Nurses call for federal leadership on health care

HALIFAX, Nova Scotia, June 5, 2015 (GLOBE NEWSWIRE) -- Over one thousand nurses marched in Halifax today to demand federal leadership on Canada's public health care system.

The march was led by the Canadian Federation of Nurses Unions which is concluding its biennial convention today. With voters headed to the polls in the fall, the CFNU is calling on all federal candidates to make health care a priority this election.

"Canadians care about health care, this is something we know and we have heard consistently in the lead-up to this election," said CFNU President Linda Silas. "We are taking their message straight to the politicians this year, we want the voters' voices to be heard. That's what today's march is about."

Canada's nurses are demanding that the federal government take action on four distinct issues, all of which will help create a sustainable health care system that puts patients first. They are calling for a national seniors' strategy, a national prescription drug program, a health human resources plan, and a policy that re-affirms the government's support to public financing and delivery of the country's health care system.

"Our health care system has been suffering due to a lack of federal leadership on these key areas," Silas said. "Patients see it in the long wait times, lack of hospital beds and exorbitant costs for prescription drugs. Now is the time to stand up and speak out."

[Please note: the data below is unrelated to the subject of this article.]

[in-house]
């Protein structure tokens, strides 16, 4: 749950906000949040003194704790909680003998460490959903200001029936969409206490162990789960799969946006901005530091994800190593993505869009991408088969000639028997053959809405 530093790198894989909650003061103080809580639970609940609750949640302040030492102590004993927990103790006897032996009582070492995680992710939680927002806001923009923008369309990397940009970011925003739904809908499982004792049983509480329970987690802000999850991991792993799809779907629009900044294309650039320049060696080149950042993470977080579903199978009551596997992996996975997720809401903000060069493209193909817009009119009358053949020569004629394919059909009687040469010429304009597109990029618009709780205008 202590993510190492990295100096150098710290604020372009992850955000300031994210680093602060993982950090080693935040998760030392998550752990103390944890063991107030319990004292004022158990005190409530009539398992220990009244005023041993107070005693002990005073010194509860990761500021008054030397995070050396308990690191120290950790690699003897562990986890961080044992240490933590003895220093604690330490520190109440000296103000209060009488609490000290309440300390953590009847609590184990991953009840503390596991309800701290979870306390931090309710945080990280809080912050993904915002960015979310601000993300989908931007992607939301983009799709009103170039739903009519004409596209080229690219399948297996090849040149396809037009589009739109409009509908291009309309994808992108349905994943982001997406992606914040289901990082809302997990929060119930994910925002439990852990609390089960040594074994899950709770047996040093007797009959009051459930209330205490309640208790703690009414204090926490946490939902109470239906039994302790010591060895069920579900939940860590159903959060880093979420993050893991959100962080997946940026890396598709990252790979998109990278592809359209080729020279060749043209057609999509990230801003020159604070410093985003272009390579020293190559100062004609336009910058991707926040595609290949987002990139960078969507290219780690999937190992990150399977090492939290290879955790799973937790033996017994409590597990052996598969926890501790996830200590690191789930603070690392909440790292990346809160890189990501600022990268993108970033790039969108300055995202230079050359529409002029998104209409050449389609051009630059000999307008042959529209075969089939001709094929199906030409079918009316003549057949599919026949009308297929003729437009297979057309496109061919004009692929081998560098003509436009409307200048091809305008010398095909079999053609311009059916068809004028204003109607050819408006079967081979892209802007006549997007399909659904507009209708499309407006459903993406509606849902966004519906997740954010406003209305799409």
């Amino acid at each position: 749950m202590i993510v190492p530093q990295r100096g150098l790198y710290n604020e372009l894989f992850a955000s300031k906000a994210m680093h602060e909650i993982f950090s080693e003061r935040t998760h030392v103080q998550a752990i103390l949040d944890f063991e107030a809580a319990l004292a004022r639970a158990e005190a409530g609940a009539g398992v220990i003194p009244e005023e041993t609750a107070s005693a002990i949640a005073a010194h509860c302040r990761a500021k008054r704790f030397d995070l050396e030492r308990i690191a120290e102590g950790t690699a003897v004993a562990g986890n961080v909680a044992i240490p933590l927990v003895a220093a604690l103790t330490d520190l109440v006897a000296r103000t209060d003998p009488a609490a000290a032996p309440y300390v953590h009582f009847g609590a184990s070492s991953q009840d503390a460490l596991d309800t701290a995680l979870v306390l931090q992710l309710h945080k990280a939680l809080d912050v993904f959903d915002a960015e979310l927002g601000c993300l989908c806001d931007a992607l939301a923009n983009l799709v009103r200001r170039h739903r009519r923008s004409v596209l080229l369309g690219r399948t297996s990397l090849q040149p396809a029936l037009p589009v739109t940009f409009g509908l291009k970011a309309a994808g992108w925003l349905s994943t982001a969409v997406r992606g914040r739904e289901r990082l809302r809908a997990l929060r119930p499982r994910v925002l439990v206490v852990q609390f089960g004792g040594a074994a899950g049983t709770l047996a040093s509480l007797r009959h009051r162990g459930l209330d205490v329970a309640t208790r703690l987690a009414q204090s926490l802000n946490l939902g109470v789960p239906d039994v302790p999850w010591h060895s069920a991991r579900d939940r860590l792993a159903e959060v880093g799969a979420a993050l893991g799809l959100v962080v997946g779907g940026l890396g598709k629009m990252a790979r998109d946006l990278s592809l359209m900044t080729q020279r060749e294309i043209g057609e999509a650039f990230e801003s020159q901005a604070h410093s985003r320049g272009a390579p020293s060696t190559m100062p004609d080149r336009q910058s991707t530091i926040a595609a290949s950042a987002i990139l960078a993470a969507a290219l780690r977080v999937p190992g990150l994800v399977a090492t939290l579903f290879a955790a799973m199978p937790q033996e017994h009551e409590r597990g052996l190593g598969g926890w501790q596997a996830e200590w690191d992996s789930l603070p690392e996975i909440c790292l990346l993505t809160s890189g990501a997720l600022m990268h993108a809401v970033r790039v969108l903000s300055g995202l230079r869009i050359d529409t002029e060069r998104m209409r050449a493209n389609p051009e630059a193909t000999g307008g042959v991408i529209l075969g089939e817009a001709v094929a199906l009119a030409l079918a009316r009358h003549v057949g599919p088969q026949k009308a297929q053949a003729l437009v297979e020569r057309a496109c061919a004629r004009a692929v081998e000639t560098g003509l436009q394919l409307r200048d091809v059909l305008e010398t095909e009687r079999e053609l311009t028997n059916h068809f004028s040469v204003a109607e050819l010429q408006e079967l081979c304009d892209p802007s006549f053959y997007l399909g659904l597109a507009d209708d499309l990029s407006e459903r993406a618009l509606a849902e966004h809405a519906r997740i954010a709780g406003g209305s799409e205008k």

The federal government has proposed reductions in health care spending to begin in 2016, which could see a total of $36 billion lost in ten years.

Hassan Yussuff, president of the Canadian Labour Congress, spoke about the need for a national prescription drug program.

"More than three million Canadians can't afford the prescription drugs they need. With a national prescription drug program, everyone would get the medication they need. It would reduce the strain on the acute care system. It could save Canada up to $11 billion per year," said Hassan Yussuff.

While health care is distributed by the provinces, the funding for services and programs is transferred from the federal government. The federal government chose not to meet with the provinces or renegotiate a new Health Accord last year, letting it lapse. This, coupled with the proposed cuts, significantly impacts the ability of the provinces to keep hospitals properly staffed, provide beds in long-term care facilities, and offer quality care for patients and their families.

"The federal government needs to work with the provinces to ensure that there's sufficient funding to provide for Canadians across the country," said Janet Hazelton, President of the Nova Scotia Nurses' Union. "We must realize that the decisions to support our health care system are made well above the provincial level, and we must make our federal leaders accountable."

The CFNU announced the launch of their new election campaign, Vote for Health Care We Deserve, during the convention. It includes a new website and social media campaign educating Canadians about the importance of health care.

The Canadian Federation of Nurses Unions represents close to 200,000 nurses and student nurses. Our members work in hospitals, long-term care facilities, community health care and our homes.

CONTACT: Christie Blotnicky, Nova Scotia Nurses Union, 902-818-4453,

Source:Canadian Federation of Nurses Unions